Dating back to 1608, the Bushmills Distillery is the oldest licensed distillery in the world.
Location : 2 Distillery Rd, Bushmills, County Antrim BT57 8XH.
Tours : Mon - Fri 9:15 AM - 4:45PM Sun 12:00 PM - 4:45PM
Contact : +44 (0) 28 207 33218, +44 (0) 28 207 33272, email@example.com
This is a very popular tourist attraction.
A must see with a world class visitor centre and excellent walks.
There is a direct route of under a mile from the Visitor Centre, leading directly to the world-famous stones.
Alternatively there is the clifftop trail with spectacular views of the world-famous Causeway Coast and North Channel.
A third path takes you around Runkerry Head the views are superb.
The clifftop path from the causeway connects with Dunseverick Castle and further along Dunseverick Harbour. This area lies just over 4KM as you travel East along the A2. Not much remains of the castle although it is worth a stop to read up on the history and drink in the scenery. The Harbour is a short distance from the castle down a road which is signposted and branches off to the left. There is an excellent clifftop path which leads from the harbour to Portbradden via a hole in the cliff about 1.5KM.
Dunseverick Harbour December Sunset
Path between Dunseverick Harbour and Portbradden
Pictured between Dunseverick and Portbradden
Pictured between Dunseverick and Portbradden
A picturesque little hamlet with excellent views over Whitepark Bay. It can be accessed by the coastal path from Dunseverick Harbour or by turning off the A2 before you reach Whitepark Bay. The tiny ‘Church’ is in private ownership.
Irelands smallest church Portbradden
Bluebells on path to Portbradden
This is an excellent area for walking. There is a winding path down to the beach, once on the beach if you turn left you can walk towards Portbradden and then up over the Dunes back to the car park. If you turn right you can cross the beach and where the beach ends there are some rocks (no path) it is possible to walk through the rocks with care around the base of the cliff. Once round the base of the cliff a path will take you to Ballintoy Harbour.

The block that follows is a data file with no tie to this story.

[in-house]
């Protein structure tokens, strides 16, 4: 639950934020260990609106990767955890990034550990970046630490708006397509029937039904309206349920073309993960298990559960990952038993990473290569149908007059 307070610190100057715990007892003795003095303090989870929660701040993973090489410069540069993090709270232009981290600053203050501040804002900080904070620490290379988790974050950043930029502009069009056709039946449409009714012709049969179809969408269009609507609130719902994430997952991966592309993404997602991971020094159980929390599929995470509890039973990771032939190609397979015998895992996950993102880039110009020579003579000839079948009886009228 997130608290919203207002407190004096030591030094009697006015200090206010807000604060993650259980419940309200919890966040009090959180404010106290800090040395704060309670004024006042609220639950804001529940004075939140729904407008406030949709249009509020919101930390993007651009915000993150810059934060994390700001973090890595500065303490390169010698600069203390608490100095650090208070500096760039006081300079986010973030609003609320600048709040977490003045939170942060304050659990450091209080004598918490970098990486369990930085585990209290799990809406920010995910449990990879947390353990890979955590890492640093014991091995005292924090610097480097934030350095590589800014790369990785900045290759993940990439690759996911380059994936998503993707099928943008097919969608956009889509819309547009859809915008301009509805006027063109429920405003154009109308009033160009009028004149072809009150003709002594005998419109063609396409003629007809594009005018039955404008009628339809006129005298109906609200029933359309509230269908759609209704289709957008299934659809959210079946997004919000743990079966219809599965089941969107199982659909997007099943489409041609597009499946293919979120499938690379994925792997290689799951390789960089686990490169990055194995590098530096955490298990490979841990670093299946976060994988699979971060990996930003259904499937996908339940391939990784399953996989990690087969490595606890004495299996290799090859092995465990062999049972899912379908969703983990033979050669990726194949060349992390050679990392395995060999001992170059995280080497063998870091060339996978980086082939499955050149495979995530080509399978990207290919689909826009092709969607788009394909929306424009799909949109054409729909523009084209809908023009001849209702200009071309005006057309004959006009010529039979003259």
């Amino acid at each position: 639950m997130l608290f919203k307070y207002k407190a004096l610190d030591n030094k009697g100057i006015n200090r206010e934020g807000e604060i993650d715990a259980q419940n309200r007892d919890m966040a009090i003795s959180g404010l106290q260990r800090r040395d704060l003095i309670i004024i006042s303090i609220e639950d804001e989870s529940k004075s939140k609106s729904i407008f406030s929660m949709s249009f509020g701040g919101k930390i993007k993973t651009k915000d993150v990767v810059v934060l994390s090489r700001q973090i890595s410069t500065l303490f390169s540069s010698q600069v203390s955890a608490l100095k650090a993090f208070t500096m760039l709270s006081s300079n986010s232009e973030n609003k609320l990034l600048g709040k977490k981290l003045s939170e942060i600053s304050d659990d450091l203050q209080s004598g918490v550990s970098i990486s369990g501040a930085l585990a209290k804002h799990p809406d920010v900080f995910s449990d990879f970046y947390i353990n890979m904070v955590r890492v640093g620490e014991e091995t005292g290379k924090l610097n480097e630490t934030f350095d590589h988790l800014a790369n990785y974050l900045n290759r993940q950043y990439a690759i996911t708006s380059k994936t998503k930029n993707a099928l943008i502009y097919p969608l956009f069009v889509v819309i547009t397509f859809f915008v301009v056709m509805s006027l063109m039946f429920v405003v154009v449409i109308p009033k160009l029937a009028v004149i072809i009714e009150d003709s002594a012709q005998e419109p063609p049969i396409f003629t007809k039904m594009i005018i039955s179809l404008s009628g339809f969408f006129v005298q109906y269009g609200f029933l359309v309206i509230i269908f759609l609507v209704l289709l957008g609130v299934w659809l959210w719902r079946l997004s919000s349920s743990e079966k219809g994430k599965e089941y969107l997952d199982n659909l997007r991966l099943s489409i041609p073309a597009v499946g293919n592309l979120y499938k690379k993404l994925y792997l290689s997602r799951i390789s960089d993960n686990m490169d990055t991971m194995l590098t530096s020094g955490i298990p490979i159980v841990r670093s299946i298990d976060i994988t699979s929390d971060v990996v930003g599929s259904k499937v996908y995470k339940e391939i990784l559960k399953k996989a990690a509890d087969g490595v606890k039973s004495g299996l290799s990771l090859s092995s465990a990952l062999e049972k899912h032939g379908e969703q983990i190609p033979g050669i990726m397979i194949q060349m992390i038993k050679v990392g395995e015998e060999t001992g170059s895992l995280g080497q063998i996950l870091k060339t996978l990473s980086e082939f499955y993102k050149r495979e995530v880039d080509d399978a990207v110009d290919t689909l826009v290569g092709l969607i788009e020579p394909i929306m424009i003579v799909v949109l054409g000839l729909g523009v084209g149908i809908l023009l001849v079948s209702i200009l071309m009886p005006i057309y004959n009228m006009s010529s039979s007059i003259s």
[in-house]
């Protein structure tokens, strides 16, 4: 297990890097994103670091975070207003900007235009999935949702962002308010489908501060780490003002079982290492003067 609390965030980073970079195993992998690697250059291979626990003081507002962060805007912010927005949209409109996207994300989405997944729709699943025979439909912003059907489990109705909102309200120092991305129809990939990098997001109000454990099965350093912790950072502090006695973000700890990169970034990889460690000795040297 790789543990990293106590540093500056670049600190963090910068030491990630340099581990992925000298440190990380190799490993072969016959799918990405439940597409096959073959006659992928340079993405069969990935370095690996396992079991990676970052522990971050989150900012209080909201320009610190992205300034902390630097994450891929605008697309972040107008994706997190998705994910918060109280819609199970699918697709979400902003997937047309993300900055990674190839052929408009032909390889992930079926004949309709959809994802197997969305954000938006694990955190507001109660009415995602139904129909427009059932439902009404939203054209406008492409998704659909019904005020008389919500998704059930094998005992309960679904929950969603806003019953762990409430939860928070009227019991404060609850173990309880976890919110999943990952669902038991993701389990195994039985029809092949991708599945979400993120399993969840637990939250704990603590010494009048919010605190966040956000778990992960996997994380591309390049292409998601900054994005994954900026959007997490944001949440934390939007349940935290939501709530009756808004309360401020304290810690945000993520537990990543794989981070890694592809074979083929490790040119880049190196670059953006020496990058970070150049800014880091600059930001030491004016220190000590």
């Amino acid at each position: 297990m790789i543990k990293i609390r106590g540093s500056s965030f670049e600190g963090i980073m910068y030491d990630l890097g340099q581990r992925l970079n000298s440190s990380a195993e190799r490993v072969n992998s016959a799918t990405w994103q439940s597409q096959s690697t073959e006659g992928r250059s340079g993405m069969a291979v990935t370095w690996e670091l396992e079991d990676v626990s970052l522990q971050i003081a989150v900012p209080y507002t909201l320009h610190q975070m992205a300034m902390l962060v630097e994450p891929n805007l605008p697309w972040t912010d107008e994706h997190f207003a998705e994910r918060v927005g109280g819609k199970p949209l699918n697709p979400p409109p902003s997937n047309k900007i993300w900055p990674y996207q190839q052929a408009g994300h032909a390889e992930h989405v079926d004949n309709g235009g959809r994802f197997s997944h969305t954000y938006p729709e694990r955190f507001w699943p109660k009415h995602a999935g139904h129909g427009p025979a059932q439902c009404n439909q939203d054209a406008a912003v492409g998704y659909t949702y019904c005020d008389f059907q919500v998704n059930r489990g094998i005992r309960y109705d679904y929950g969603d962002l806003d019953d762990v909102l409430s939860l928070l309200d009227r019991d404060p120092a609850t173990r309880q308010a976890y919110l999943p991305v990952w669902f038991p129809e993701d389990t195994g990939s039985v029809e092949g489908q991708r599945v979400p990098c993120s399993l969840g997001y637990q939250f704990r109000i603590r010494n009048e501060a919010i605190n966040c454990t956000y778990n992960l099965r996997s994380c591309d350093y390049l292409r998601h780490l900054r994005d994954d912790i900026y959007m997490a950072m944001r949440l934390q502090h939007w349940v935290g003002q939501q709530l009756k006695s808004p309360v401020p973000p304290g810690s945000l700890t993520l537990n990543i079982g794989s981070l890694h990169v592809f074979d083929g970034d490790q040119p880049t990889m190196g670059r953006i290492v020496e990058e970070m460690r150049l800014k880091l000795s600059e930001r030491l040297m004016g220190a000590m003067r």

White park Bay in May
White park Bay on a calm day
Elephant Rock between White Park Bay and Ballintoy
Whitepark Bay with Bull Point Rathlin in background
Life is a beach
Between White Park Bay and Balintoy Harbour
Dramatic scenery and an excellent café (Rourke’s Kitchen). A great place to explore if you walk towards Whitepark Bay to the West you will see Elephant Rock. This harbour also featured in the Game of Thrones series.
Ballintoy Harbour in May
Ballintoy Harbour during a storm in January
Face in the cliff at Ballintoy
Path from Ballintoy Church to Rope Bridge and Game of Thrones Stormlands
Ballintoy Harbour in May
Rourkes Kitchen Cafe Ballintoy
This long disused quarry has an industrial archaeology feel to it is a great 'amphitheatre' of white limestone. Although most of the quarry plant has been demolished pieces remain, the limekiln, an old limestone crusher and some winding gear on the islets offshore. It is worth a visit and leads to the caves along the bolder strewn shore in the direction of the rope bridge. The rope bridge is not accessible from the shore it is accessed from the cliff top path. The Quarry was one of the Game of Thrones film locations (camp of King Renly).
Sheep Island According to locals, the grassy thatch will 'fatten ten, feed eleven and starve twelve' when related to the number of sheep grazed there many years ago.
Caves beneath the path seen from Larrybane disused quarry
The castle ruins are accessed by steps cut into the cliff in an area of breathtaking scenery.
A two storey castle was built in 1547 by Colla MacDonnell, brother of Sorley Boy MacDonnell, with a large courtyard with traces of other buildings, probably constructed out of wood. In 1551 the castle was besieged by English forces in the course of an expedition against the MacDonnell's. Another siege in 1555 by English forces, the castle was partly destroyed by cannon fire. Rebuilt afterwards, Colla MacDonnell died at the castle in 1558.
The hollow below the castle known as Lag na Sassenach (Hollow of the English) and it was allegedly during the 16th century that a garrison of English soldiers laying siege to the castle were surrounded and massacred. Fires lit on the headland as calls for assistance were answered by clansmen who came from all directions and surrounded the garrison.
Royal Portrush Golf Course